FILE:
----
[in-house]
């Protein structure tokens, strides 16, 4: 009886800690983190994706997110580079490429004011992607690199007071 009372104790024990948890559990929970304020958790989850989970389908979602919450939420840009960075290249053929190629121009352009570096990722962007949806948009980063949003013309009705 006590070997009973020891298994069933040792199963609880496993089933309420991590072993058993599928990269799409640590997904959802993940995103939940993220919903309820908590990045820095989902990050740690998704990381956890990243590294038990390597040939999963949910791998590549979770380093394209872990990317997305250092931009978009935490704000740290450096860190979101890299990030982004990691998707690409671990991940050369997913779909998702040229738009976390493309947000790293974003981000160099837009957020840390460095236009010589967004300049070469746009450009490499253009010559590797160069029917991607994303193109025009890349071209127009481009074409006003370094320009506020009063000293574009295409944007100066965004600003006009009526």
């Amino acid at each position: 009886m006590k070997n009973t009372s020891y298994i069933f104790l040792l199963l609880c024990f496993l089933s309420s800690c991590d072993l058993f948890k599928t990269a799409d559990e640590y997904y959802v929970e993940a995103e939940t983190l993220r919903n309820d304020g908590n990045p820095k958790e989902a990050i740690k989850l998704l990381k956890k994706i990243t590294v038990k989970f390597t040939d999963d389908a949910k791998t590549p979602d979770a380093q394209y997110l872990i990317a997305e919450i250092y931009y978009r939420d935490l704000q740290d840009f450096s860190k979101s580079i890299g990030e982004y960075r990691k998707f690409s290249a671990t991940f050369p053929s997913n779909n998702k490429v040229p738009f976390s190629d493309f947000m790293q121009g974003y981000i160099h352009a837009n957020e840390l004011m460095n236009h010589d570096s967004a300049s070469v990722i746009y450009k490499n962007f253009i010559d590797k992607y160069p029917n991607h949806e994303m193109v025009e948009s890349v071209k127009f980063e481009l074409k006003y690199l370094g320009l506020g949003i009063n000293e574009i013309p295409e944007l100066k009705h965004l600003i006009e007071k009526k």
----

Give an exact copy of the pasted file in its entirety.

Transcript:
[in-house]
């Protein structure tokens, strides 16, 4: 009886800690983190994706997110580079490429004011992607690199007071 009372104790024990948890559990929970304020958790989850989970389908979602919450939420840009960075290249053929190629121009352009570096990722962007949806948009980063949003013309009705 006590070997009973020891298994069933040792199963609880496993089933309420991590072993058993599928990269799409640590997904959802993940995103939940993220919903309820908590990045820095989902990050740690998704990381956890990243590294038990390597040939999963949910791998590549979770380093394209872990990317997305250092931009978009935490704000740290450096860190979101890299990030982004990691998707690409671990991940050369997913779909998702040229738009976390493309947000790293974003981000160099837009957020840390460095236009010589967004300049070469746009450009490499253009010559590797160069029917991607994303193109025009890349071209127009481009074409006003370094320009506020009063000293574009295409944007100066965004600003006009009526």
């Amino acid at each position: 009886m006590k070997n009973t009372s020891y298994i069933f104790l040792l199963l609880c024990f496993l089933s309420s800690c991590d072993l058993f948890k599928t990269a799409d559990e640590y997904y959802v929970e993940a995103e939940t983190l993220r919903n309820d304020g908590n990045p820095k958790e989902a990050i740690k989850l998704l990381k956890k994706i990243t590294v038990k989970f390597t040939d999963d389908a949910k791998t590549p979602d979770a380093q394209y997110l872990i990317a997305e919450i250092y931009y978009r939420d935490l704000q740290d840009f450096s860190k979101s580079i890299g990030e982004y960075r990691k998707f690409s290249a671990t991940f050369p053929s997913n779909n998702k490429v040229p738009f976390s190629d493309f947000m790293q121009g974003y981000i160099h352009a837009n957020e840390l004011m460095n236009h010589d570096s967004a300049s070469v990722i746009y450009k490499n962007f253009i010559d590797k992607y160069p029917n991607h949806e994303m193109v025009e948009s890349v071209k127009f980063e481009l074409k006003y690199l370094g320009l506020g949003i009063n000293e574009i013309p295409e944007l100066k009705h965004l600003i006009e007071k009526k």